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Date:	Wed, 04 Jun 2008 15:58:34 -0600
From:	Andreas Dilger <adilger@....com>
To:	Andrew Morton <akpm@...ux-foundation.org>
Cc:	Jan Kara <jack@...e.cz>,
	Hidehiro Kawai <hidehiro.kawai.ez@...achi.com>, sct@...hat.com,
	linux-kernel@...r.kernel.org, linux-ext4@...r.kernel.org,
	jbacik@...hat.com, cmm@...ibm.com, tytso@....edu,
	yumiko.sugita.yf@...achi.com, satoshi.oshima.fk@...achi.com
Subject: Re: [PATCH 1/5] jbd: strictly check for write errors on data	buffers

On Jun 04, 2008  11:19 -0700, Andrew Morton wrote:
> On Wed, 4 Jun 2008 12:19:25 +0200 Jan Kara <jack@...e.cz> wrote:
> 
> > On Tue 03-06-08 15:30:50, Andrew Morton wrote:
> > > On Mon, 02 Jun 2008 19:43:57 +0900
> > > Hidehiro Kawai <hidehiro.kawai.ez@...achi.com> wrote:
> > > 
> > > > 
> > > > In ordered mode, we should abort journaling when an I/O error has
> > > > occurred on a file data buffer in the committing transaction.
> > > 
> > > Why should we do that?
> >   I see two reasons:
> > 1) If fs below us is returning IO errors, we don't really know how severe
> > it is so it's safest to stop accepting writes. Also user notices the
> > problem early this way. I agree that with the growing size of disks and
> > thus probability of seeing IO error, we should probably think of something
> > cleverer than this but aborting seems better than just doing nothing.
> > 
> > 2) If the IO error is just transient (i.e., link to NAS is disconnected for
> > a while), we would silently break ordering mode guarantees (user could be
> > able to see old / uninitialized data).
> > 
> 
> Does any other filesystem driver turn the fs read-only on the first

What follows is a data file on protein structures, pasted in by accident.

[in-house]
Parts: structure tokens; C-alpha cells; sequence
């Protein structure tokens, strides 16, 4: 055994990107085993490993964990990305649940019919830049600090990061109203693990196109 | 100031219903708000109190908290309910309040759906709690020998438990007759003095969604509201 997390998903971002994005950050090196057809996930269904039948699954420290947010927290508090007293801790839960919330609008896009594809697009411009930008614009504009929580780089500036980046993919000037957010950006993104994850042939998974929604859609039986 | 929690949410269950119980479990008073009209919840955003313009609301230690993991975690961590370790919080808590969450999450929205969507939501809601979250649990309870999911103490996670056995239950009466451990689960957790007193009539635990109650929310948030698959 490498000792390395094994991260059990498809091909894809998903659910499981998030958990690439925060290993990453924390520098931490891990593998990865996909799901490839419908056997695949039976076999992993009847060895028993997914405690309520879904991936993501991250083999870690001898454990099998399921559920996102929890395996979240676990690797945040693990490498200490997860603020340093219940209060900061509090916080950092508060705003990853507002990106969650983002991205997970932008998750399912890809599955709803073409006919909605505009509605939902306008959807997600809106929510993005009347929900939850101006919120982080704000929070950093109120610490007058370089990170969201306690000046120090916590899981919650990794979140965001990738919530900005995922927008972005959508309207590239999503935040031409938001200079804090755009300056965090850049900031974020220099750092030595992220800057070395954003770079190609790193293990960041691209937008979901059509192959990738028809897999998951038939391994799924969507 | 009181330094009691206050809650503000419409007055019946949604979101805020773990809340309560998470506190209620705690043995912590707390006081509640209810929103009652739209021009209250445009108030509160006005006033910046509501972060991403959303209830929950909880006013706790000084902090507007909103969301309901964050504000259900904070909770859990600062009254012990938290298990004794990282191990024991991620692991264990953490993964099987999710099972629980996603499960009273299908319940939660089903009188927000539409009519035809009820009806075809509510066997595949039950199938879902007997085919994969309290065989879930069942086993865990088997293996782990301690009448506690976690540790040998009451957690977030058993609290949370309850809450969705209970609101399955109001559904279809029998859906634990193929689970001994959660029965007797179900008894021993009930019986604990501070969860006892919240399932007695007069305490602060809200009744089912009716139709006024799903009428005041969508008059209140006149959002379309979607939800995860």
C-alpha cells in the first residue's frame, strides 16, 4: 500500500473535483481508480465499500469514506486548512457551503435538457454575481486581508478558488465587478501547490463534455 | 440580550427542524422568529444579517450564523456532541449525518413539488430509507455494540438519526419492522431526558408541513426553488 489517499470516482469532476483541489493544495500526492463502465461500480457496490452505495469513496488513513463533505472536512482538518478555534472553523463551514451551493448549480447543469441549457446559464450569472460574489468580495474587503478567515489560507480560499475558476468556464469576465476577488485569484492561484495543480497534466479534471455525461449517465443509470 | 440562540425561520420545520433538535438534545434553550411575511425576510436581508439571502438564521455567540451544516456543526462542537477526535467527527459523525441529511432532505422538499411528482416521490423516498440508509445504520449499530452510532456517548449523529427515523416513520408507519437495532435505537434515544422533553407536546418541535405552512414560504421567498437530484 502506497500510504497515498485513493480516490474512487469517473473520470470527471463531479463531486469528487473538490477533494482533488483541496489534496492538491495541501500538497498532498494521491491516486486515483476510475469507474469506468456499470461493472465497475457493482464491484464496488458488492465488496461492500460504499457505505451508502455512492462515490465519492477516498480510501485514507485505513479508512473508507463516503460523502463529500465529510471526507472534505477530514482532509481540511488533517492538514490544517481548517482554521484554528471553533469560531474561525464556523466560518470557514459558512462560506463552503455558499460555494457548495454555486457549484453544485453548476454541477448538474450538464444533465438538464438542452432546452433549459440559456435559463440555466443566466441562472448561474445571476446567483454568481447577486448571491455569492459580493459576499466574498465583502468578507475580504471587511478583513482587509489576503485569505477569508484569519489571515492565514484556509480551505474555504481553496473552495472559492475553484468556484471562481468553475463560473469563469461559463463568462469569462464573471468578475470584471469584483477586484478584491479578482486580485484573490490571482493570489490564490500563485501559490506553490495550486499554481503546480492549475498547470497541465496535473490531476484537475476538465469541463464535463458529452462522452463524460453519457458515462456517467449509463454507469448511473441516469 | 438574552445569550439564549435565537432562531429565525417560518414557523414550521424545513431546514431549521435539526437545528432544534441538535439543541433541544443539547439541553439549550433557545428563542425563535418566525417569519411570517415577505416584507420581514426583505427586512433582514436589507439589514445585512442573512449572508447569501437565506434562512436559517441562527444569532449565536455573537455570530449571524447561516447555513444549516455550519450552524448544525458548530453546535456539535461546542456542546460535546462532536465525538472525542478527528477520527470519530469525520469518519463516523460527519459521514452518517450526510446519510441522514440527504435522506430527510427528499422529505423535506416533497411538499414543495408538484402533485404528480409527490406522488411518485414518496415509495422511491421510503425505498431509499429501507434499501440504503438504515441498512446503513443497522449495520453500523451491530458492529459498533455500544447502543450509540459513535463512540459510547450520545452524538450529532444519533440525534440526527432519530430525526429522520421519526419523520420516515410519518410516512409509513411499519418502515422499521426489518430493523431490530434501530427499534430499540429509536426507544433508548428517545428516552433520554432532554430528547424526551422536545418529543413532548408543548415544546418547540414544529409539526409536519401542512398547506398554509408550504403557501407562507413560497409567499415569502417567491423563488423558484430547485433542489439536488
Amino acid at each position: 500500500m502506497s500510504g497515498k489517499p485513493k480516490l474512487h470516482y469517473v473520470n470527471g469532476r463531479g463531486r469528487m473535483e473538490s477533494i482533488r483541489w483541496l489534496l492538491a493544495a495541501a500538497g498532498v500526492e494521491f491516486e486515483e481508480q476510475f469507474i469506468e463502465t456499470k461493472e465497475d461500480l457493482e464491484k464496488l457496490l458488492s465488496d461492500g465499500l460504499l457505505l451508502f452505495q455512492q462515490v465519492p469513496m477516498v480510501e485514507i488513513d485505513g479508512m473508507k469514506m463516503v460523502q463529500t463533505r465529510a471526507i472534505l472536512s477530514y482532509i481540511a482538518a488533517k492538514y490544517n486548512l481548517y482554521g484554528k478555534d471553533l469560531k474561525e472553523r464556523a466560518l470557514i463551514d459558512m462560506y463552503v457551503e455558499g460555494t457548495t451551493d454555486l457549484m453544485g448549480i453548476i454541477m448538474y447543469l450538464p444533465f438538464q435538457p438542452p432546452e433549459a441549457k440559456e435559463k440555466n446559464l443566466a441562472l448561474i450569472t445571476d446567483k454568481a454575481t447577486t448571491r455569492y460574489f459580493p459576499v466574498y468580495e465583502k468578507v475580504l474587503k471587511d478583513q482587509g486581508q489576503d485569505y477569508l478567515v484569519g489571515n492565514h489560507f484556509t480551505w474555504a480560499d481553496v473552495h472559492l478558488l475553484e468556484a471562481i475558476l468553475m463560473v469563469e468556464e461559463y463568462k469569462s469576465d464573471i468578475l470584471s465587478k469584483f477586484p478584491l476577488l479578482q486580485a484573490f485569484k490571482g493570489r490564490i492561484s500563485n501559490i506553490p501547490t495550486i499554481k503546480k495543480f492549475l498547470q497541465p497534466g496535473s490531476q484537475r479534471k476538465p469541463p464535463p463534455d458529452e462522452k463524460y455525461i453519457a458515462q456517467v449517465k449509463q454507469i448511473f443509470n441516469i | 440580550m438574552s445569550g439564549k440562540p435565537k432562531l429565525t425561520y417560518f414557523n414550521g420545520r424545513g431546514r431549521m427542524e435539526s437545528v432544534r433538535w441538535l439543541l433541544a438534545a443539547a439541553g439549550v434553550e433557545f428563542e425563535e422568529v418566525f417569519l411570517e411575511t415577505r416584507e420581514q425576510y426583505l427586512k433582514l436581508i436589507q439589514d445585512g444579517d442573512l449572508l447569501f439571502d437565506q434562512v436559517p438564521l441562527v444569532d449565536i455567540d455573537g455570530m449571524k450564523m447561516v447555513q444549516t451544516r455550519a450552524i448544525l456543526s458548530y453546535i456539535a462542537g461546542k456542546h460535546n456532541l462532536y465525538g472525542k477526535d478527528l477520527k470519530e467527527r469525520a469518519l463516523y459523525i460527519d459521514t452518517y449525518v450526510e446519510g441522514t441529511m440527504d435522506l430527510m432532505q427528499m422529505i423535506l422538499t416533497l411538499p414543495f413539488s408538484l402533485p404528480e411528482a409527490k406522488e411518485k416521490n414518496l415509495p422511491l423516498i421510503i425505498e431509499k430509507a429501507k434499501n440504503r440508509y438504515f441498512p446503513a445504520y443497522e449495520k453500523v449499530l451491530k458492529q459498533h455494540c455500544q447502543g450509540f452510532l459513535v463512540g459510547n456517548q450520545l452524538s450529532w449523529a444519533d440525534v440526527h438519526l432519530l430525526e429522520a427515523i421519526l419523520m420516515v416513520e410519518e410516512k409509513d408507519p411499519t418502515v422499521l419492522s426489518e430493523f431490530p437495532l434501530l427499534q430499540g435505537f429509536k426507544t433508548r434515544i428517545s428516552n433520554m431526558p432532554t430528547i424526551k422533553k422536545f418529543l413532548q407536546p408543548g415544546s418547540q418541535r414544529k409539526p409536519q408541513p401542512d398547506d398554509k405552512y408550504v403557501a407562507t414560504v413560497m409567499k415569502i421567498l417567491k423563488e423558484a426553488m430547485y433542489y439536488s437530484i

> write-IO-error?
> 
> It seems like a big policy change to me.  For a lot of applications
> it's effectively a complete outage and people might get a bit upset if
> this happens on the first blip from their NAS.

I agree with Andrew.  The historical policy of ext2/3/4 is that write
errors for FILE DATA propagate to the application via EIO, regardless
of whether ordered mode is active or not.  If filesystem METADATA is
involved, yes this should cause an ext3_error() to be called and the
policy for what to do next is controlled by the administrator.

If the journal is aborted for a file data write error, the node maybe
panics (errors=panic) or is rebooted by the administrator, then e2fsck
is run and no problem is found (which it will not because e2fsck does
not check file data), then all that has been accomplished is to reboot
the node.

Applications should check the error return codes from their writes,
and call fsync on the file before closing it if they are really worried
about whether the data made it to disk safely, otherwise even a read-only
filesystem will not cause the application to notice anything.

Now, if we have a problem where the write error from the journal checkpoint
is not being propagated back to the original buffer, that is a different
issue.  For ordered-mode data I don't _think_ that the data buffers are
mirrored when a transaction is closed, so as long as the !buffer_uptodate()
error is propagated back to the caller on fsync() that is enough.

We might also consider having a separate mechanism to handle write failures,
but I don't think that that should be intermixed with the ext3 error handling
for metadata errors.

Cheers, Andreas
--
Andreas Dilger
Sr. Staff Engineer, Lustre Group
Sun Microsystems of Canada, Inc.

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